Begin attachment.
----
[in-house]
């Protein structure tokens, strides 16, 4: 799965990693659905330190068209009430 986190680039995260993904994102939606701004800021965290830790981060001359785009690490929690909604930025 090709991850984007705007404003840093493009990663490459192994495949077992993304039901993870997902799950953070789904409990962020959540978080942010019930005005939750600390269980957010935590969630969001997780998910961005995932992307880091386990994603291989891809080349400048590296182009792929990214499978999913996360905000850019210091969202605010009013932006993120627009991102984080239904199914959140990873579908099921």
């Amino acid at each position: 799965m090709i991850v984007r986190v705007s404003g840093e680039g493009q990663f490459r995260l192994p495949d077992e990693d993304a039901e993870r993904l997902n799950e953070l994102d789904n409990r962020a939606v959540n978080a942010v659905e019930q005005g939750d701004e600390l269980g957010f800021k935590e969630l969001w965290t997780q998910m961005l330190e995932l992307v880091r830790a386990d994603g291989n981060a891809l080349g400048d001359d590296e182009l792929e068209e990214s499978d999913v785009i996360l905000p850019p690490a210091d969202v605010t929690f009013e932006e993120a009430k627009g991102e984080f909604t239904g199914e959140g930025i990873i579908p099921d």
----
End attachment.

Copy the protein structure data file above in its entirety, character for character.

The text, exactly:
[in-house]
């Protein structure tokens, strides 16, 4: 799965990693659905330190068209009430 986190680039995260993904994102939606701004800021965290830790981060001359785009690490929690909604930025 090709991850984007705007404003840093493009990663490459192994495949077992993304039901993870997902799950953070789904409990962020959540978080942010019930005005939750600390269980957010935590969630969001997780998910961005995932992307880091386990994603291989891809080349400048590296182009792929990214499978999913996360905000850019210091969202605010009013932006993120627009991102984080239904199914959140990873579908099921």
């Amino acid at each position: 799965m090709i991850v984007r986190v705007s404003g840093e680039g493009q990663f490459r995260l192994p495949d077992e990693d993304a039901e993870r993904l997902n799950e953070l994102d789904n409990r962020a939606v959540n978080a942010v659905e019930q005005g939750d701004e600390l269980g957010f800021k935590e969630l969001w965290t997780q998910m961005l330190e995932l992307v880091r830790a386990d994603g291989n981060a891809l080349g400048d001359d590296e182009l792929e068209e990214s499978d999913v785009i996360l905000p850019p690490a210091d969202v605010t929690f009013e932006e993120a009430k627009g991102e984080f909604t239904g199914e959140g930025i990873i579908p099921d």